Iraq: Six women prisoners to be freed

An Iraqi government official said Iraq has recommended that US authorities release six of the eight Iraqi females in military custody, adding that it was not part of a bid to free a kidnapped American journalist.

    The US military did not confirm the releases would take place

    The kidnappers of Jill Carroll, 28, have threatened to kill her unless all Iraqi women detainees are freed.

    The US military said eight Iraqi women are in military detention and a government commission reviewing cases of Iraqi detainees recommended to US authorities on Monday that six be released.

    An official from the Iraqi Human Rights Ministry, which sits on the commission, said on Thursday the call to free the women was not made in response to demands from Carroll's kidnappers.

    "There was no outside pressure on the commission" to release the women, said the official who declined to be identified further because he feared reprisal from fighters.

    Aljazeera video

    US officials have refused to comment on whether any of the women are set to be released.

    Earlier, the Iraqi Justice Ministry said that US forces would release six Iraqi women prisoners but that the move was not related to the demands of Carroll's kidnappers.

    Carroll was kidnapped from a
    Baghdad street on 7 January

    Aljazeere aired a brief video on Tuesday night showing the freelance journalist working for the Christian Science Monitor.

    The group said it would kill her if the women detainees were not released in 72 hours.

    The video was the first glimpse of Carroll since armed men kidnapped her in a Baghdad street on 7 January and killed her translator.

    In other news, US and Iraqi forces were searching the desert north of Baghdad on Thursday for 35 Iraqi police volunteers kidnapped by fighters as they travelled home by bus, US and Iraqi officials said.

    The missing men were part of a group of 229 from Samarra, 125km north of the capital, who had gone to Baghdad to join the police force, Samarra police chief general Malik al-Khezraji told AFP.


    Thirty-six men, who failed to meet recruitment standards, were returning home by bus on Monday evening when they were held up by the fighters, he said.

    "Eight cars and minibuses loaded with dozens of gunmen held up the bus and took the men into the desert," the general said, quoting one man who was shot and injured as he escaped and who arrived home on Wednesday.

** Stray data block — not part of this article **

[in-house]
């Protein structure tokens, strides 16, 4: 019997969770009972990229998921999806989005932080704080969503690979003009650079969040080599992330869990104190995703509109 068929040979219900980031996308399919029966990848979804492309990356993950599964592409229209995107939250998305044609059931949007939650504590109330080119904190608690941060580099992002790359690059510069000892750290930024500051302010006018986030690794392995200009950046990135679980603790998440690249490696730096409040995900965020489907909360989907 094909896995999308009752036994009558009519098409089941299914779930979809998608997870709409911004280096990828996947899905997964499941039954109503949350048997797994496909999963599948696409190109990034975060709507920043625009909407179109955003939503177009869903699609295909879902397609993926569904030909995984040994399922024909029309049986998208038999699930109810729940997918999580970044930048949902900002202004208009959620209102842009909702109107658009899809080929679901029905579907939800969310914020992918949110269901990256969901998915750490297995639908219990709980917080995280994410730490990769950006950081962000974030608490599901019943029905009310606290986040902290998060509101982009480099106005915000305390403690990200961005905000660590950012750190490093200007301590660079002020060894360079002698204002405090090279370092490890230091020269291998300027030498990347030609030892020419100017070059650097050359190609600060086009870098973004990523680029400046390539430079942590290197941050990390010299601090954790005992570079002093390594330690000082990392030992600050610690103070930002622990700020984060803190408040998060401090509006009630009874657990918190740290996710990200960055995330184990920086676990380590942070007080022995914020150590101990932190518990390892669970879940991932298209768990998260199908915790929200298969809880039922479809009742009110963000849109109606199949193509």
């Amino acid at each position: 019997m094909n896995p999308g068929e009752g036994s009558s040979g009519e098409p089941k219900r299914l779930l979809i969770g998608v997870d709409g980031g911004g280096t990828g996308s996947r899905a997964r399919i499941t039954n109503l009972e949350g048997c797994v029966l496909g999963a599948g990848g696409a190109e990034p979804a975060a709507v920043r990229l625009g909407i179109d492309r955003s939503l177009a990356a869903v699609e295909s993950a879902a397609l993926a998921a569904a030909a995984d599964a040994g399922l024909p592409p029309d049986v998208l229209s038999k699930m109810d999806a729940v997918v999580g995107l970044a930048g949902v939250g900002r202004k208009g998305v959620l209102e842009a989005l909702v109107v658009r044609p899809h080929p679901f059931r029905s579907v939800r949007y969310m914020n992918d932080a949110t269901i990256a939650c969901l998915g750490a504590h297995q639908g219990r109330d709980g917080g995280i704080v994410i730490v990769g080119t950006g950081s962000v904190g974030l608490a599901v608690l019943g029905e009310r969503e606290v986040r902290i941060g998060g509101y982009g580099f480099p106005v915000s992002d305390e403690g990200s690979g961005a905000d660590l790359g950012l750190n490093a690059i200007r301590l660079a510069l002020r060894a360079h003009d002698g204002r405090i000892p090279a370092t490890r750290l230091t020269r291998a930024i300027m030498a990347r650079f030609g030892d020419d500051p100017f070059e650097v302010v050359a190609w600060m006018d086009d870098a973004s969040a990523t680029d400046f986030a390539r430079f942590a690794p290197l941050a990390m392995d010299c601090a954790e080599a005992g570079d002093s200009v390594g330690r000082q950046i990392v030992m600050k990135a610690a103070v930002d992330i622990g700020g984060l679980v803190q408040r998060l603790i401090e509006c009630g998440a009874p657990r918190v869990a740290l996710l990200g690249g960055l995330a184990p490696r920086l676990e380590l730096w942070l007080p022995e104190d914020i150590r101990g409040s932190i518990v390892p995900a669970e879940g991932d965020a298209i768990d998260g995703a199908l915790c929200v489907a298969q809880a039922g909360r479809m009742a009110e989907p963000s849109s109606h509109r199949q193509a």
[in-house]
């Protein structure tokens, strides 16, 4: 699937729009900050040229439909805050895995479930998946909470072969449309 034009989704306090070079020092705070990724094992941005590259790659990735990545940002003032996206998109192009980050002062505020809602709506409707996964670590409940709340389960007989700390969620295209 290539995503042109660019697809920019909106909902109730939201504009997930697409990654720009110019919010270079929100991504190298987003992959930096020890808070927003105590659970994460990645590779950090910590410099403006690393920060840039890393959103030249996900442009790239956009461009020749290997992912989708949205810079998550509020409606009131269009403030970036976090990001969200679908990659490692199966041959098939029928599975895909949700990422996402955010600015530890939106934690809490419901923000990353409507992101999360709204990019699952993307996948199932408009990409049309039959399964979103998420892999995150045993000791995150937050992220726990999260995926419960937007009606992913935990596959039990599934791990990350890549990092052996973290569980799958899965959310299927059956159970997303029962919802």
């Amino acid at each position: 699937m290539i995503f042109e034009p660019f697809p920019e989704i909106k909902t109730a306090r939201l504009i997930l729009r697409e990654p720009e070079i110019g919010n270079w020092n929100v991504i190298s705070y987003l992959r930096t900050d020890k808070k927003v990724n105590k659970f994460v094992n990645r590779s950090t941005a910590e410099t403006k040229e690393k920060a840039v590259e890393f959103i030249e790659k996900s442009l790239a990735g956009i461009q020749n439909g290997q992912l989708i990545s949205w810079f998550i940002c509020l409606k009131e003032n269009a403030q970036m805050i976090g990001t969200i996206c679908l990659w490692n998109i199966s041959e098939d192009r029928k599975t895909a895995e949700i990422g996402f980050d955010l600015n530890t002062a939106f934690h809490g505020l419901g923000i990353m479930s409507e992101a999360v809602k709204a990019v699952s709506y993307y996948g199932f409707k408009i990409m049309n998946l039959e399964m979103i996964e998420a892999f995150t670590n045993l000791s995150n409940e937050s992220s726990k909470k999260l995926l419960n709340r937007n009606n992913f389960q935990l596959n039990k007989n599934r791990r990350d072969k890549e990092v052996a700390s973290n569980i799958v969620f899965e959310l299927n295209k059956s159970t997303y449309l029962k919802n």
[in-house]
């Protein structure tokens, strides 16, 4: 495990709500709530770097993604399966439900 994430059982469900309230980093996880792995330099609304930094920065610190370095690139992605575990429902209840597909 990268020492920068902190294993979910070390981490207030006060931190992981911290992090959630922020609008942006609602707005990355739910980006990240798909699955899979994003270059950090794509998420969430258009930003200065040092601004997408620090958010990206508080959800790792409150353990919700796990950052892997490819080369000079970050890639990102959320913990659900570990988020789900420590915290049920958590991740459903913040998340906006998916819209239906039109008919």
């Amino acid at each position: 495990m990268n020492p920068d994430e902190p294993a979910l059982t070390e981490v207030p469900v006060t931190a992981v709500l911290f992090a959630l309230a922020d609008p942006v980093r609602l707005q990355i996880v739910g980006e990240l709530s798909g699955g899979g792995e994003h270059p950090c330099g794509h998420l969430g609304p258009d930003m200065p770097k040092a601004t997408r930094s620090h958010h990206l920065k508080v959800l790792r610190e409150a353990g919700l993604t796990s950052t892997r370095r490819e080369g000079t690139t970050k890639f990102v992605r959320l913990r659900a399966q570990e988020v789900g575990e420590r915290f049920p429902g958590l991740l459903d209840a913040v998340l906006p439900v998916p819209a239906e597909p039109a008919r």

Iraqi police recruits are a
    frequent target of killings

    Lieutenant-Colonel Frederick Wellman, a US military spokesman, said the men had decided to return home by commercial bus, adding that the bus was diverted off the main highway because of roadblocks put up on Monday around Mishahda after a US Apache attack helicopter was shot down with the loss of its two-man crew.

    "They were then stopped by insurgents who boarded the bus and discovered some were would-be police recruits," Wellman said.

    Other passengers were taken off the bus and the fighters then drove away with the police volunteers in the bus, he added.

    The incident took place in an industrial area, near Taji, some 30km north of the capital, he said.

    SOURCE: Reuters


    Why is the West praising Malala, but ignoring Ahed?

    Why is the West praising Malala, but ignoring Ahed?

    Is an empowered Palestinian girl not worthy of Western feminist admiration?

    Inside the world of Chinese bitcoin mining

    Inside the world of Chinese bitcoin mining

    China is one of the main exchange markets and hosts some of the biggest bitcoin 'mining pools' in the world.

    Why some African Americans are moving to Africa

    Escaping systemic racism: Why I quit New York for Accra

    African-Americans are returning to the lands of their ancestors as life becomes precarious and dangerous in the USA.